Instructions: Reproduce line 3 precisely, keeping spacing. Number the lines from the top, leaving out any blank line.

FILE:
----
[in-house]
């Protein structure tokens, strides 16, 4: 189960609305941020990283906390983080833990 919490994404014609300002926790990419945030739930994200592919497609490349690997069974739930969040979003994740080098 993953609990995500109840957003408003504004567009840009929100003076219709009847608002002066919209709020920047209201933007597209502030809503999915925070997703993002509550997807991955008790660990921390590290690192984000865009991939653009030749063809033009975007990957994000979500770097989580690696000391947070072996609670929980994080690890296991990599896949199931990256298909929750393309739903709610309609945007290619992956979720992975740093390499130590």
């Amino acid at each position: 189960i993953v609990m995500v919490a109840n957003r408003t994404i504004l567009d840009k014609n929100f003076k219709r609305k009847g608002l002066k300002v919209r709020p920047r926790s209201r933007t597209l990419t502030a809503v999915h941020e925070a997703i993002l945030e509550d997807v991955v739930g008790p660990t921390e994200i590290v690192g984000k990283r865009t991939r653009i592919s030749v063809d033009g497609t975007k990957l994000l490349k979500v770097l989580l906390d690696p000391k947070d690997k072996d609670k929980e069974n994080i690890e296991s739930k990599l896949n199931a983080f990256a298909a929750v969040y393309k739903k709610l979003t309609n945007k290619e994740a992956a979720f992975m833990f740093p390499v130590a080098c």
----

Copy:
């Amino acid at each position: 189960i993953v609990m995500v919490a109840n957003r408003t994404i504004l567009d840009k014609n929100f003076k219709r609305k009847g608002l002066k300002v919209r709020p920047r926790s209201r933007t597209l990419t502030a809503v999915h941020e925070a997703i993002l945030e509550d997807v991955v739930g008790p660990t921390e994200i590290v690192g984000k990283r865009t991939r653009i592919s030749v063809d033009g497609t975007k990957l994000l490349k979500v770097l989580l906390d690696p000391k947070d690997k072996d609670k929980e069974n994080i690890e296991s739930k990599l896949n199931a983080f990256a298909a929750v969040y393309k739903k709610l979003t309609n945007k290619e994740a992956a979720f992975m833990f740093p390499v130590a080098c």